Wednesday, July 24, 2024
July 24, 2024

In Response: Housing details are important

By GARY HOLMAN

SALT SPRING CRD DIRECTOR

Jason Mogus complains about a backgrounder drafted by CRD staff and I for the May 22 CRD Local Community Commission (LCC) housing workshop (“Housing project update – the real story”) in the June 26 Driftwood.

He says the 10 properties listed in the backgrounder with development potential of over 300 housing units was too rosy. But the backgrounder clearly states that “most properties, already designated or zoned for affordable housing,” still “require development funding, and additional water and wastewater services and approvals.”

Actually, some of these properties listed are being developed, namely the BC Housing 36-unit (originally 28-unit) Drake Road supported and worker housing project, and Seabreeze Inne renovations creating 17 health worker units. I share concerns about project delays, but they weren’t caused by local government, and when completed, these projects will hugely benefit our community.

With those two projects, plus Salt Spring Commons and Croftonbrook, a total of 131 units of affordable, worker and supported housing will have been built within five years. The majority of these new units also free up existing rental accommodation. And during this time, we finally secured year-round funding for our 30-unit homeless shelter. Developing affordable housing is challenging. More has to be done. But decision-makers and our community also need to understand when and how we succeed.

The Brackett Springs and Brinkworthy Road properties Mogus complains about were again simply identified in the backgrounder as being available for housing development. Does he know that Brinkworthy is in the provincially mandated ALR? Regardless, any future housing development there will benefit from the CRD requirement to extend the new fire hall sewer line to the Brinkworthy boundary. Mogus also seems unaware of Brackett Springs’ history: rezoned by the Trust over a decade ago, and awarded grant funding from CRD, BC Housing and CMHC. Most funding was later retracted because the project was floundering. It’s good the lender has finally listed this property for sale.

I share the disappointment about the Dragonfly project. As I wrote in the Driftwood recently, the proponents chose the more difficult strata ownership path, rather than affordable rental. Provincial regulations effectively required the creation of a water utility (to which the CRD agreed) and also precluded Dragonfly from government grants. Contrast this with the Croftonbrook affordable rental project: no utility required and receiving over $6 million in funding from CRD and BC Housing. Thankfully, Dragonfly’s owners state they’ll sell the property at cost to facilitate future housing development. Hopefully, new proponents will see the advantages of an affordable rental approach.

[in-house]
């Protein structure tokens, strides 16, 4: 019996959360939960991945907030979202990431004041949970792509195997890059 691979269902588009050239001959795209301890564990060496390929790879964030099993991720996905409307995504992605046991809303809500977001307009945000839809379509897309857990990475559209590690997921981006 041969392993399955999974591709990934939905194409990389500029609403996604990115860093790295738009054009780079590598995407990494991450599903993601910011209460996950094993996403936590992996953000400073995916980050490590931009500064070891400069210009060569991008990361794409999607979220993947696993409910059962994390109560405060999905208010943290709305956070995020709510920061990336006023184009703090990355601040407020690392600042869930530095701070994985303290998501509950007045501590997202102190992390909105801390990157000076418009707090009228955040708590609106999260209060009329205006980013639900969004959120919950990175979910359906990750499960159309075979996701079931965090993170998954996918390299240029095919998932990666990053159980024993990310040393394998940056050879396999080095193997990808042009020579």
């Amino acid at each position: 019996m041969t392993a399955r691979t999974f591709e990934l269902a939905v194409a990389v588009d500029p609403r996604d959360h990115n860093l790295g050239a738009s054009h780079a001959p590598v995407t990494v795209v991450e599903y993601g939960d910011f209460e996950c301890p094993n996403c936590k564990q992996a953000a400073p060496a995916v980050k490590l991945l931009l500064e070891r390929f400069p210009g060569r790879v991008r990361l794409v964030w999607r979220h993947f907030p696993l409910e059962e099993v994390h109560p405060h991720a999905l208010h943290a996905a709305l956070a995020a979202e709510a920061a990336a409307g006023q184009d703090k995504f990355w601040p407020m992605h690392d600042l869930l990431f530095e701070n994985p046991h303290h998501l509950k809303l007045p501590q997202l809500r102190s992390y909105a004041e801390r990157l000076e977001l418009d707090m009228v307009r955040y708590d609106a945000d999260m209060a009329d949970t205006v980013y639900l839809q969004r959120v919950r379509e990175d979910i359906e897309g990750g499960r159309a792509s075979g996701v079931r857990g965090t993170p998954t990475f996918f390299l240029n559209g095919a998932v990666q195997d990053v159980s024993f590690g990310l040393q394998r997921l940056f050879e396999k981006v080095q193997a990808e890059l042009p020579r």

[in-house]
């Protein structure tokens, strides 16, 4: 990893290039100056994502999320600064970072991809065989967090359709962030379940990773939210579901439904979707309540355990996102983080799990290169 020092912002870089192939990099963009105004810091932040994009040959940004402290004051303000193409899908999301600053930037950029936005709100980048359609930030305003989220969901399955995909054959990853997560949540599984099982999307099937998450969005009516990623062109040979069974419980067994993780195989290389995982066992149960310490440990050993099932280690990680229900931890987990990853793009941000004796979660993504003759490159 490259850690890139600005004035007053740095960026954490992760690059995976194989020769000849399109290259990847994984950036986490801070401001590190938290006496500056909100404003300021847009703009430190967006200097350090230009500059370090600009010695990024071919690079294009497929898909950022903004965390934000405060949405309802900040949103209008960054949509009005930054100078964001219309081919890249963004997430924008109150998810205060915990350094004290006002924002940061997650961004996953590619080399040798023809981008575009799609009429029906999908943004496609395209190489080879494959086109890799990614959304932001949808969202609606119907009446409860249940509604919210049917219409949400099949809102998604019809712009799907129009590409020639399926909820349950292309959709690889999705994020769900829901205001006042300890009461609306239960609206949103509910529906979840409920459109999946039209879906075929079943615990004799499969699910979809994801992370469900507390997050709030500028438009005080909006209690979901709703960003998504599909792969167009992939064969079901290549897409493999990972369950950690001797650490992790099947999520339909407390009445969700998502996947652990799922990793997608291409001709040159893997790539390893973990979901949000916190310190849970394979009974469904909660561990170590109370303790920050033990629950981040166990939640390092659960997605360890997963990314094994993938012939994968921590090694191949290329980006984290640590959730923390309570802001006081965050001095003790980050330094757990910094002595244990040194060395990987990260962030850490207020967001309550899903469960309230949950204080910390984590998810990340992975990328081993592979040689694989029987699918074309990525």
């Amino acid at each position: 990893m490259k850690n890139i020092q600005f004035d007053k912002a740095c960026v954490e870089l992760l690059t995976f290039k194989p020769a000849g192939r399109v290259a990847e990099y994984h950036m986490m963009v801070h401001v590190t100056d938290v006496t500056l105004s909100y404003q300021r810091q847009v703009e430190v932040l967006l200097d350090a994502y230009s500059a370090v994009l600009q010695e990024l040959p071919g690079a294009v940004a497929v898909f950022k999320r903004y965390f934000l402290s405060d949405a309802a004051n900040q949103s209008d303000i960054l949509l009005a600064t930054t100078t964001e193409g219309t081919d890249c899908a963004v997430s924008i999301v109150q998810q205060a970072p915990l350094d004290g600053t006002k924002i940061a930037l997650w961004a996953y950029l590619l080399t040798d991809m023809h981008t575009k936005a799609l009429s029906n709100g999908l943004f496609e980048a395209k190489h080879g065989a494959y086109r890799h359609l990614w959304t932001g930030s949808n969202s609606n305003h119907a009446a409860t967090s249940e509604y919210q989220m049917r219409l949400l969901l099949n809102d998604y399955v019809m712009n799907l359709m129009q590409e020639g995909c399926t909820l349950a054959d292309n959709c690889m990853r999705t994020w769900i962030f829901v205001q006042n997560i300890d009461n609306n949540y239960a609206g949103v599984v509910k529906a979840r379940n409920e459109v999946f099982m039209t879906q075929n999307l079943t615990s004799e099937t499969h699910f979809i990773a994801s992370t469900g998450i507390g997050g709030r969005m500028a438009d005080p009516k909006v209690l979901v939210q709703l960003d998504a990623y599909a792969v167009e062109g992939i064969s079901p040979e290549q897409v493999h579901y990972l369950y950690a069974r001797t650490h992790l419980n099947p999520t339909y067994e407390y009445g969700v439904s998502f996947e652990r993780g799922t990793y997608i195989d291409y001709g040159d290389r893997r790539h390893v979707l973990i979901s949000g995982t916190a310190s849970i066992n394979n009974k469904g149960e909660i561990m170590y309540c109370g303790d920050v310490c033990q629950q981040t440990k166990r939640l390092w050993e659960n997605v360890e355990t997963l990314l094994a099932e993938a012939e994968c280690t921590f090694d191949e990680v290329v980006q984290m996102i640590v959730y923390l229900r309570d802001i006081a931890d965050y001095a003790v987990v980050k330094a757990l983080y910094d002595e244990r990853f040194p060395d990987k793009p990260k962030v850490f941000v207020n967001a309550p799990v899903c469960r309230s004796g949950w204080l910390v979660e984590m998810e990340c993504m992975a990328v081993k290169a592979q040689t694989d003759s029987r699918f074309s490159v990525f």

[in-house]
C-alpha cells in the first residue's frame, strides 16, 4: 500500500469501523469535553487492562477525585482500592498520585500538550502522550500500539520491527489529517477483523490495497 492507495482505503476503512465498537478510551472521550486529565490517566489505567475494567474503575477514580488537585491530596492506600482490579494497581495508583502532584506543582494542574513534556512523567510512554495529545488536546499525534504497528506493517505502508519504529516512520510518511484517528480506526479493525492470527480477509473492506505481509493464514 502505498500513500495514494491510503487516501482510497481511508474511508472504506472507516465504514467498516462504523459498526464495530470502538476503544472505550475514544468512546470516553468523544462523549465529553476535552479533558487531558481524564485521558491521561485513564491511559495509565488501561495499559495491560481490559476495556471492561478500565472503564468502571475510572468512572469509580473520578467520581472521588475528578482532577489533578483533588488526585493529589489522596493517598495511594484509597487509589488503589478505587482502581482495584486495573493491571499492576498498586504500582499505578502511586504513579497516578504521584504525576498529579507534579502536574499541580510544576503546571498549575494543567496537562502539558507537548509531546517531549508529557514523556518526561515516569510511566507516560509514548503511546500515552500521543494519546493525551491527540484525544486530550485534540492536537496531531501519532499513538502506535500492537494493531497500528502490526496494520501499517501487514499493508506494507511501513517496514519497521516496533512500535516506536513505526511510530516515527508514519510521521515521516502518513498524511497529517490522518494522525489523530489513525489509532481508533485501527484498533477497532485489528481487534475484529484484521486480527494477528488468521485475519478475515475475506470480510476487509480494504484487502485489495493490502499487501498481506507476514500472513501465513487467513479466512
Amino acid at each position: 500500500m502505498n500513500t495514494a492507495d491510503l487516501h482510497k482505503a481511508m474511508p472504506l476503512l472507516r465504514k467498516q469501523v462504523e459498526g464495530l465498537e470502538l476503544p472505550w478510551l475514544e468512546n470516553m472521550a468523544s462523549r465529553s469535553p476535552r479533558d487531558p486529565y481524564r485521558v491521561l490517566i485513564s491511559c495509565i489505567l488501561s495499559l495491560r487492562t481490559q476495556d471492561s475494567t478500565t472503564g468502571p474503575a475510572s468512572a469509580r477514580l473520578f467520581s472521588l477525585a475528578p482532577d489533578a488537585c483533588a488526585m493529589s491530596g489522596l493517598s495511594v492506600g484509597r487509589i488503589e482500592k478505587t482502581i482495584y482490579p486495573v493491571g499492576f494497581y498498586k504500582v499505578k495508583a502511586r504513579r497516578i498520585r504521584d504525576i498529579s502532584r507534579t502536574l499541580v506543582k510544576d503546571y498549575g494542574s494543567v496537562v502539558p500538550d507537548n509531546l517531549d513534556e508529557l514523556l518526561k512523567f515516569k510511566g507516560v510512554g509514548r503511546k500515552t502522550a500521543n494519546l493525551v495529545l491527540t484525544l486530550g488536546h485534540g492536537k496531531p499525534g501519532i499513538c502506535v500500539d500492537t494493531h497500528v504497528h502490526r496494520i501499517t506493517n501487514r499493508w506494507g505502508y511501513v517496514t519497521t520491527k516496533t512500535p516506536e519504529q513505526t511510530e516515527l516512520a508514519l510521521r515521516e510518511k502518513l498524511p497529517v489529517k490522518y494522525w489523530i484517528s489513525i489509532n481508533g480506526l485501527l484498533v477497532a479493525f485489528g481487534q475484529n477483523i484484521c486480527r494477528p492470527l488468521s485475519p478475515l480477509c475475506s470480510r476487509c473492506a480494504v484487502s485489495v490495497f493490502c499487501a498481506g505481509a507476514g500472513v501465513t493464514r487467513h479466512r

It’s true that an NGO has decided not to pursue the Norton Road property, already rezoned for 26 affordable units. Details are confidential, but essentially it was decided to pursue a BC Housing project grant separately from a more ambitious project on Norton. Hopefully, more news to come on the NGO project.

The LCC housing backgrounder also summarized a number of other housing initiatives, some of which didn’t exist until recently, including: the Housing Now landlord-tenant matching project; CRD Rural Housing Program (both with funding from Southern Gulf Islands Tourism Partnership); a renewed, $85-million CRD housing fund; and other provincial and federal funding and legislative measures. The backgrounder also noted that Islands Trust rezoned most of the properties on the backgrounder list, and legalized suites or cottages on hundreds of properties.

Deciding next steps to facilitate affordable housing on Salt Spring requires an understanding of existing development potential, and a rapidly evolving funding and legislative framework. Apparently, providing evidence of some progress on housing as part of that understanding is offensive to some.

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